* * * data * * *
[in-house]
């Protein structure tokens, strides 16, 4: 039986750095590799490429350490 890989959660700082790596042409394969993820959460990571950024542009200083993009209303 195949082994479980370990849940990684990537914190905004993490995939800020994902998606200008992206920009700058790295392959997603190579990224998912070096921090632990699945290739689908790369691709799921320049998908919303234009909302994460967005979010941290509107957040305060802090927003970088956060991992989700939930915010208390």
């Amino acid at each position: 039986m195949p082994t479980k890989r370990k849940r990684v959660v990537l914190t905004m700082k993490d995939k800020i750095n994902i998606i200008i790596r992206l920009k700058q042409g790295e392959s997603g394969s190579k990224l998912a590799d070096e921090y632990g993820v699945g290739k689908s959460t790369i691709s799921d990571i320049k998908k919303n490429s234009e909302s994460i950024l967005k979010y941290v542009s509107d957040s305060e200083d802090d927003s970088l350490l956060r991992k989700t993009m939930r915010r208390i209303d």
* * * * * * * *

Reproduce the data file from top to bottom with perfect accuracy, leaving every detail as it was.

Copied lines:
[in-house]
């Protein structure tokens, strides 16, 4: 039986750095590799490429350490 890989959660700082790596042409394969993820959460990571950024542009200083993009209303 195949082994479980370990849940990684990537914190905004993490995939800020994902998606200008992206920009700058790295392959997603190579990224998912070096921090632990699945290739689908790369691709799921320049998908919303234009909302994460967005979010941290509107957040305060802090927003970088956060991992989700939930915010208390």
């Amino acid at each position: 039986m195949p082994t479980k890989r370990k849940r990684v959660v990537l914190t905004m700082k993490d995939k800020i750095n994902i998606i200008i790596r992206l920009k700058q042409g790295e392959s997603g394969s190579k990224l998912a590799d070096e921090y632990g993820v699945g290739k689908s959460t790369i691709s799921d990571i320049k998908k919303n490429s234009e909302s994460i950024l967005k979010y941290v542009s509107d957040s305060e200083d802090d927003s970088l350490l956060r991992k989700t993009m939930r915010r208390i209303d």